Machine Response veers in and out of pure speed, bursts of melody and chunky tempo shifts that channels the American hardcore scene of the eighties, normally I don’t see the point of recreating something from the past, but this is such a refreshing blast of in your face roots hardcore fury that you can’t help but be impressed by it’s honesty. In an age where many bands that fly the hardcore flag are so far removed from it’s origins that it’s unrecognisable, Career Suicide have taken hardcore full circle back to it’s intense primitive roots, and not before time.
can be pre-ordered on CD and vinyl via Deranged Records here
Punk is a beautiful thing, it might be a little raw and rough, it might make you into a rattling fiend, it might obscure your hearts soft beats, but it will always be insightful and highly strung. Neighbourhood Brats live off that ethos. The band know how to soften the core and they know how to place a hard exterior around it too. With Recovery, Neighbourhood Brats have excelled, they’ve placed their punk spirit in between the lines and have let their exuberance and excitement spill over.
The rugged guitar sounds are insanely good, the sequences are inspiring; the thematic punk aura travels through the structure that has been built by this likeable band. The key notes and fluttering musical drama is explosive at times, you can almost smell the carnage, pulling at the hairs in your nostrils.
Recovery blasts in with Year Of The Brat. It’s a song that has those immediate sneers that’ll hook you in. The belting drums and highly driven guitar work brilliantly, securing a majestic finish. One Wasted Year is evocative and sincere, bruised by sadness and yearning. The female vocals add a tenderness. The lyrics are about feeling victimised and that awful feeling of self-hate.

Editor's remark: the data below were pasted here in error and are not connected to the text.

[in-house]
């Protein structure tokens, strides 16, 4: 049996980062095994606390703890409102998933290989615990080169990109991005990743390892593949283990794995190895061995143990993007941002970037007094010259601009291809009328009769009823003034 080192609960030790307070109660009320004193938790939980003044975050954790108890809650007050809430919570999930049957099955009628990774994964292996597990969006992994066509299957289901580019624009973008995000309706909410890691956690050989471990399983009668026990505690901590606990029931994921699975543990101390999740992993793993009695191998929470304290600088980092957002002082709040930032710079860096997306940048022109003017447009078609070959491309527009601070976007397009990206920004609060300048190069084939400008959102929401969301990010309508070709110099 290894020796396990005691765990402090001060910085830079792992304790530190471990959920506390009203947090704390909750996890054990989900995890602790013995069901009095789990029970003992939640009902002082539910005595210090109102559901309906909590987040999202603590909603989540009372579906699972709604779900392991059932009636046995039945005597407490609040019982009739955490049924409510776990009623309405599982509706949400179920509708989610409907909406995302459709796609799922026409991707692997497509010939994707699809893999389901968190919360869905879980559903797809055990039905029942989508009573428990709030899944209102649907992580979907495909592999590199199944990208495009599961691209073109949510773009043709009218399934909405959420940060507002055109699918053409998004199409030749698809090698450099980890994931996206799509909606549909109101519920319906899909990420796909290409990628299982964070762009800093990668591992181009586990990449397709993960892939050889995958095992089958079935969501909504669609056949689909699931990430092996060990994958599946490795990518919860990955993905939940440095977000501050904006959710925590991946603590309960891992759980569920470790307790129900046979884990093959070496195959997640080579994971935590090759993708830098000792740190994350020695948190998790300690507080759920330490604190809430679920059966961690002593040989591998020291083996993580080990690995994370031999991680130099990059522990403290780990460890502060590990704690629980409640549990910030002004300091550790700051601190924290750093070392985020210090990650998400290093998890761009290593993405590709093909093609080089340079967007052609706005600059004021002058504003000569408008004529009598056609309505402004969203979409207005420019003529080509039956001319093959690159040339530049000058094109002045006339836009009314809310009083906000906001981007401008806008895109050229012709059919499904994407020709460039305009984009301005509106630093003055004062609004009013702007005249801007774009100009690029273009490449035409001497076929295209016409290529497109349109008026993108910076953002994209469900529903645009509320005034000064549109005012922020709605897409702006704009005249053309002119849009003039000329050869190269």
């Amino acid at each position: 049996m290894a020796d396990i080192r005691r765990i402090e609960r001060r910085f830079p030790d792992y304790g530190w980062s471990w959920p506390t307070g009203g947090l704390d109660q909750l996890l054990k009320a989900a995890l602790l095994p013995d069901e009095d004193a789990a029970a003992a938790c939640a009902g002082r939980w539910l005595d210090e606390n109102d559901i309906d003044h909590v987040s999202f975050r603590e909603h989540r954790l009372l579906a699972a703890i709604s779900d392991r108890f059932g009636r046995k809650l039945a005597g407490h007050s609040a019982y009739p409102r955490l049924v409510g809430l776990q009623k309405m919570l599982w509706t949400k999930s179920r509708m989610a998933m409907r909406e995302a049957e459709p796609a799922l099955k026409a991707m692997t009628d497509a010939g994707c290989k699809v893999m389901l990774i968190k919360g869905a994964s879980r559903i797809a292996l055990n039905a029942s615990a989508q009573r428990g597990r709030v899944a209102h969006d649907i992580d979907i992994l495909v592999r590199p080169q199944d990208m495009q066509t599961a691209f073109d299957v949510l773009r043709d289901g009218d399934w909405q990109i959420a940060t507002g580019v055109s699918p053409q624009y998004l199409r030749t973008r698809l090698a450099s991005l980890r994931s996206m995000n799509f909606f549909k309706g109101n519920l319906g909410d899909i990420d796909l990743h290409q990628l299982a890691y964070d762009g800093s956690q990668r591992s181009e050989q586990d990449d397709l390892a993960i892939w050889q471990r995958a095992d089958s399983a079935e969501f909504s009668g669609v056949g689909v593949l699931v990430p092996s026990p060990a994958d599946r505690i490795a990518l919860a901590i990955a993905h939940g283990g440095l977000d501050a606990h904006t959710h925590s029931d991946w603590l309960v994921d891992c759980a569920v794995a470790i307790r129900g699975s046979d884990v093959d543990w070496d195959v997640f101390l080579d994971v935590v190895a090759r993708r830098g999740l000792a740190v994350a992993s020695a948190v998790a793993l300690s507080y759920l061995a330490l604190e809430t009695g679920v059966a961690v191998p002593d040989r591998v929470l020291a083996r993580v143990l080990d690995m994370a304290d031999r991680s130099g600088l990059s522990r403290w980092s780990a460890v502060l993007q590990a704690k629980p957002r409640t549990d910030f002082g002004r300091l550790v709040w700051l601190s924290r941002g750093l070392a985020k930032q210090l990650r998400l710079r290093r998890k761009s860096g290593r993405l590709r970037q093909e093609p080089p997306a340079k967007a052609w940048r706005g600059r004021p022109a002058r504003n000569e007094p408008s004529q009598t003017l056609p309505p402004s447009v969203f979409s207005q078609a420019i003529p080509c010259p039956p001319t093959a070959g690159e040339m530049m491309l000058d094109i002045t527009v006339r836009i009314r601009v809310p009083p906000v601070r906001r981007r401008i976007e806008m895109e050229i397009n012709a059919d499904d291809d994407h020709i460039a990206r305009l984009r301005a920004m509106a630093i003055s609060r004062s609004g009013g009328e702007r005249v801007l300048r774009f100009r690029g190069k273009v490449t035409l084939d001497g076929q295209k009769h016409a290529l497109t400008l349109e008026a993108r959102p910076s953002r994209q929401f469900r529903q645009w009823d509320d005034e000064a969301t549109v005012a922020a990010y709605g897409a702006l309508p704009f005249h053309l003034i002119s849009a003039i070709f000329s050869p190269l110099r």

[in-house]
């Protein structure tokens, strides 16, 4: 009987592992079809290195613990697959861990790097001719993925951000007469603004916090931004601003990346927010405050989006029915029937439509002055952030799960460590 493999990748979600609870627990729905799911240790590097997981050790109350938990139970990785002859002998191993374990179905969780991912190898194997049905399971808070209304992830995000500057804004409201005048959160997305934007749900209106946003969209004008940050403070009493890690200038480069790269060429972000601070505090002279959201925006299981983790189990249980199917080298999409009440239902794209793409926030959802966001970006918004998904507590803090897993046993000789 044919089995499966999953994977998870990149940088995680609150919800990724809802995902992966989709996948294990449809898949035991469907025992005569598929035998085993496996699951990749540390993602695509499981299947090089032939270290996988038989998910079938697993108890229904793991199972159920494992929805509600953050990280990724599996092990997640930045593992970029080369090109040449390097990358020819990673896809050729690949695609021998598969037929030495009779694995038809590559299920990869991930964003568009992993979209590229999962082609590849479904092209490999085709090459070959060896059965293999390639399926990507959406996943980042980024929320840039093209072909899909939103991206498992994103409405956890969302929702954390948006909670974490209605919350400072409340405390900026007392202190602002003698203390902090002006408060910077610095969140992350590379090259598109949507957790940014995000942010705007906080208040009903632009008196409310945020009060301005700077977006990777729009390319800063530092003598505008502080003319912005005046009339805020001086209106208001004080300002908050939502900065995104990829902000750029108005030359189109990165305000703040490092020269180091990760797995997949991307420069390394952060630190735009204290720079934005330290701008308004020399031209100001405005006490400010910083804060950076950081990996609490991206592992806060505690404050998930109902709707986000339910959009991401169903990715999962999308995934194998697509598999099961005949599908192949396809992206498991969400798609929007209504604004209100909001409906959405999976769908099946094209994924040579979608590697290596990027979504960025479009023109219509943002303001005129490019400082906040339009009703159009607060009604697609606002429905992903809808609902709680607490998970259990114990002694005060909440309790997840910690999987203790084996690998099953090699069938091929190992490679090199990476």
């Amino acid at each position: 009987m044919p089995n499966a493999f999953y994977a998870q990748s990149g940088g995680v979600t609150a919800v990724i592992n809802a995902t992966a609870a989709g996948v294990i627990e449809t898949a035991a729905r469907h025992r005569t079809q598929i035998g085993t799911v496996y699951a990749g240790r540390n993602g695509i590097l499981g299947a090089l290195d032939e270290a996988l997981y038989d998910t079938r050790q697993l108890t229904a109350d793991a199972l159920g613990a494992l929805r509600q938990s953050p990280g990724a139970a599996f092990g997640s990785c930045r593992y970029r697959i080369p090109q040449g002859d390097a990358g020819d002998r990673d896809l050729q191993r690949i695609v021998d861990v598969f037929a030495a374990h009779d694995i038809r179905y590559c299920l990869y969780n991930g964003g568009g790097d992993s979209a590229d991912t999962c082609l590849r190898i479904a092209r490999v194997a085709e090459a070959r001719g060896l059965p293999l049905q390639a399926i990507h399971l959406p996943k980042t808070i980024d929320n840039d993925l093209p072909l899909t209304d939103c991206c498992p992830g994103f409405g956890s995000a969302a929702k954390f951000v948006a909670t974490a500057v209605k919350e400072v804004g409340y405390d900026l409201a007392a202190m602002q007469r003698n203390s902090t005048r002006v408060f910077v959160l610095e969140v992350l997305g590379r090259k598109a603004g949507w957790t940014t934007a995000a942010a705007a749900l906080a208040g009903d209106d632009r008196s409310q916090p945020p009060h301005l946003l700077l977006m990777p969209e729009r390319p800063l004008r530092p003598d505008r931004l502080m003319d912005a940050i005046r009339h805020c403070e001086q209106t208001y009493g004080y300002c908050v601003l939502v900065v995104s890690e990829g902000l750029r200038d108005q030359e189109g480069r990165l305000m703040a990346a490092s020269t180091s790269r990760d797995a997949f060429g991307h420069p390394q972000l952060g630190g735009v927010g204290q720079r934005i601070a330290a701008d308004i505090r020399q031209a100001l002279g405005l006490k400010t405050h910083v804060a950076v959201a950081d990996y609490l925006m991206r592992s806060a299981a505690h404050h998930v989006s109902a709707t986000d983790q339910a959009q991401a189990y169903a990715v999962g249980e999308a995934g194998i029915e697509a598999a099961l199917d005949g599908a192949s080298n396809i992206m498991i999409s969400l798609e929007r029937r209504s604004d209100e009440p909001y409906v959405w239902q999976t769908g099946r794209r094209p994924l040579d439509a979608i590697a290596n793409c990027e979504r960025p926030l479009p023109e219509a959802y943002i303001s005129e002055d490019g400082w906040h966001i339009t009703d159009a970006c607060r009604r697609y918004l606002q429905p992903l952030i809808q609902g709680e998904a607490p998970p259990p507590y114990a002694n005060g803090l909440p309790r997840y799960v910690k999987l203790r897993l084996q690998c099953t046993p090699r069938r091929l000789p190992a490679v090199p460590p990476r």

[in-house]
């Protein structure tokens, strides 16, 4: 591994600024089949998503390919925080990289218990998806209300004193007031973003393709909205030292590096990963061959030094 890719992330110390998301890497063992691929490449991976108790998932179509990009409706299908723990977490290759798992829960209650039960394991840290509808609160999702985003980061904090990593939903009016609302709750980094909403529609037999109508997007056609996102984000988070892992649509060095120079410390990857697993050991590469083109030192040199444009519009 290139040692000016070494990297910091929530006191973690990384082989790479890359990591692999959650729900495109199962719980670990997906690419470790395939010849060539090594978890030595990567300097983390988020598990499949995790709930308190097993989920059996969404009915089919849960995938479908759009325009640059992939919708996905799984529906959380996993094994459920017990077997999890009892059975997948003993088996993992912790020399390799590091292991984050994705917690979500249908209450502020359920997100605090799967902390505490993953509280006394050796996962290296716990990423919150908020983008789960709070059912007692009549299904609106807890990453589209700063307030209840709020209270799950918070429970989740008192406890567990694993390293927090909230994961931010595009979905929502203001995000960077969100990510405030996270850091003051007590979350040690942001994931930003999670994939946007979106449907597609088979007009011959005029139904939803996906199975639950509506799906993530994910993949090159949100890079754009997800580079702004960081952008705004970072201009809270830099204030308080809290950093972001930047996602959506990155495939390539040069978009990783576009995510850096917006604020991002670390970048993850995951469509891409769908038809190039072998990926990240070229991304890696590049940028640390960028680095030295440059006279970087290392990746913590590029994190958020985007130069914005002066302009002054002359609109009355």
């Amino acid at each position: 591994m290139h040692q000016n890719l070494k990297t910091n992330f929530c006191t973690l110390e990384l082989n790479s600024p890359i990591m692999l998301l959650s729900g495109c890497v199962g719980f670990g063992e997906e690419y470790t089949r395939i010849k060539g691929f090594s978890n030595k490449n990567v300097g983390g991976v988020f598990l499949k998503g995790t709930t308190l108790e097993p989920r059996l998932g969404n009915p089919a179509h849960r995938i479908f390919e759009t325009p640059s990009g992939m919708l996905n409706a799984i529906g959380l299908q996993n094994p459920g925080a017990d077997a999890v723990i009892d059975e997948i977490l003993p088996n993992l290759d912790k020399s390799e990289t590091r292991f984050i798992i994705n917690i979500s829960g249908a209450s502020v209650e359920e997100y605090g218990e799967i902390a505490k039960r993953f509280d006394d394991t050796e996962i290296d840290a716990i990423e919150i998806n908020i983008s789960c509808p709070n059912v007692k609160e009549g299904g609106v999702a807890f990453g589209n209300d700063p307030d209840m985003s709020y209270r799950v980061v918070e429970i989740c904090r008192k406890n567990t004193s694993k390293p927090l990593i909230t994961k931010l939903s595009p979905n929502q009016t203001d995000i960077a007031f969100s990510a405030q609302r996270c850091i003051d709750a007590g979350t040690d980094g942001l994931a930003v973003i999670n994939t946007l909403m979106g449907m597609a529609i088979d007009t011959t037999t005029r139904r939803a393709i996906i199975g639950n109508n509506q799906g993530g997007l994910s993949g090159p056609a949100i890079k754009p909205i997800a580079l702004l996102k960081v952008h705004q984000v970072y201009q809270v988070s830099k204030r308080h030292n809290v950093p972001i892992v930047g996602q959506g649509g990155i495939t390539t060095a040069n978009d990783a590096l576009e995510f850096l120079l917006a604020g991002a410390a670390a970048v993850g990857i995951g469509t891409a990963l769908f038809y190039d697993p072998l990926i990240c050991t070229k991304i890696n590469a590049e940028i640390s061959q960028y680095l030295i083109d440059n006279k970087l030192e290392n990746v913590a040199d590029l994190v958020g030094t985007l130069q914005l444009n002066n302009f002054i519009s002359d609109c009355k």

Suburbia sounds different. The tones echo. The guitar slaps the melody hard. The roughness is well engineered. An atmospheric tinge is also apparent, spraying it’s vibe like a rain storm. Lip Service evokes with a soaring guitar riff that will please the punk order. It’s about life being stale and making no sense. I sense a little spurt of alienation.
Neighbourhood Brats have excelled with Recovery. The riffs are monumental and the brashness somewhat attractive – the way punk is meant to be.
The Dublin band with the cocky name, The #1s, have announced the release of their upcoming self titled album. The album will be released on August 5th through Deranged Records.
Full track listing for The #1s can be seen below.
Austin post punk outfit Institute, which features members of Wiccans and Glue are streaming a track from their upcoming, but as yet untitled, single due for release later this year on Katorga Works Records. The band are also streaming their self titled debut EP, which has just had a vinyl pressing thanks to Deranged Records.
The band are currently out on the road supporting these releases, full tour dates, and both streams are available below:
Wade McNeil of Alexisonfire’s new solo project, Black Lungs, is set to release a new 7″ titled Valley of the Dolls later this month. It will feature two brand new songs and was recorded by Jonah Falco of Career Suicide and Fucked Up. The 7″ is available for download on iTunes and the vinyl will be released on November 23rd on Deranged Records including 500 limited edition on yellow vinyl.
Black Lungs will also be performing at Sneaky Dee’s November 20th with Junior Battles and Monster Truck.